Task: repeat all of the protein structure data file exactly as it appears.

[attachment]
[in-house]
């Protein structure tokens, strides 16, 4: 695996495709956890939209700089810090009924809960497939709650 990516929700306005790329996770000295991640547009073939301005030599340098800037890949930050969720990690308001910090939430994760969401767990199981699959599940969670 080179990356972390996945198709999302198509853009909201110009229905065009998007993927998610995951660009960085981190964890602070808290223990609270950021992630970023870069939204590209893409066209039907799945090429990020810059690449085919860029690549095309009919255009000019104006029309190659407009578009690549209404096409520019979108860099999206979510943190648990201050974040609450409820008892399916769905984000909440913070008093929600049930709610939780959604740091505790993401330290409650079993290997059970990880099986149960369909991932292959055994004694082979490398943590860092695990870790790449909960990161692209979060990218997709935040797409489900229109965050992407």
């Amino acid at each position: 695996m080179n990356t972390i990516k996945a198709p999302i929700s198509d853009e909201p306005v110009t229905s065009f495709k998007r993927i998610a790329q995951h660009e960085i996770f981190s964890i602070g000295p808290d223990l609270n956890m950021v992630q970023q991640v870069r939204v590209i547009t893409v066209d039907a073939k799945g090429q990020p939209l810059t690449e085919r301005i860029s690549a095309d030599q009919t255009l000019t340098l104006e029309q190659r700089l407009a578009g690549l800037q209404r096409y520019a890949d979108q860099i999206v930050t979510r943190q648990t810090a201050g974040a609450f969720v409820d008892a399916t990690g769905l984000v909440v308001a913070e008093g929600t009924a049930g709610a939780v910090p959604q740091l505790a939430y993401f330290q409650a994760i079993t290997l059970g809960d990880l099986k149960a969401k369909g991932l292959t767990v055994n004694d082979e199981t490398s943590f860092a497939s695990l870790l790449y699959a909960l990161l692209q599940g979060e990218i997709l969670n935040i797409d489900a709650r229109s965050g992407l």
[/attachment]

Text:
[in-house]
């Protein structure tokens, strides 16, 4: 695996495709956890939209700089810090009924809960497939709650 990516929700306005790329996770000295991640547009073939301005030599340098800037890949930050969720990690308001910090939430994760969401767990199981699959599940969670 080179990356972390996945198709999302198509853009909201110009229905065009998007993927998610995951660009960085981190964890602070808290223990609270950021992630970023870069939204590209893409066209039907799945090429990020810059690449085919860029690549095309009919255009000019104006029309190659407009578009690549209404096409520019979108860099999206979510943190648990201050974040609450409820008892399916769905984000909440913070008093929600049930709610939780959604740091505790993401330290409650079993290997059970990880099986149960369909991932292959055994004694082979490398943590860092695990870790790449909960990161692209979060990218997709935040797409489900229109965050992407």
């Amino acid at each position: 695996m080179n990356t972390i990516k996945a198709p999302i929700s198509d853009e909201p306005v110009t229905s065009f495709k998007r993927i998610a790329q995951h660009e960085i996770f981190s964890i602070g000295p808290d223990l609270n956890m950021v992630q970023q991640v870069r939204v590209i547009t893409v066209d039907a073939k799945g090429q990020p939209l810059t690449e085919r301005i860029s690549a095309d030599q009919t255009l000019t340098l104006e029309q190659r700089l407009a578009g690549l800037q209404r096409y520019a890949d979108q860099i999206v930050t979510r943190q648990t810090a201050g974040a609450f969720v409820d008892a399916t990690g769905l984000v909440v308001a913070e008093g929600t009924a049930g709610a939780v910090p959604q740091l505790a939430y993401f330290q409650a994760i079993t290997l059970g809960d990880l099986k149960a969401k369909g991932l292959t767990v055994n004694d082979e199981t490398s943590f860092a497939s695990l870790l790449y699959a909960l990161l692209q599940g979060e990218i997709l969670n935040i797409d489900a709650r229109s965050g992407l």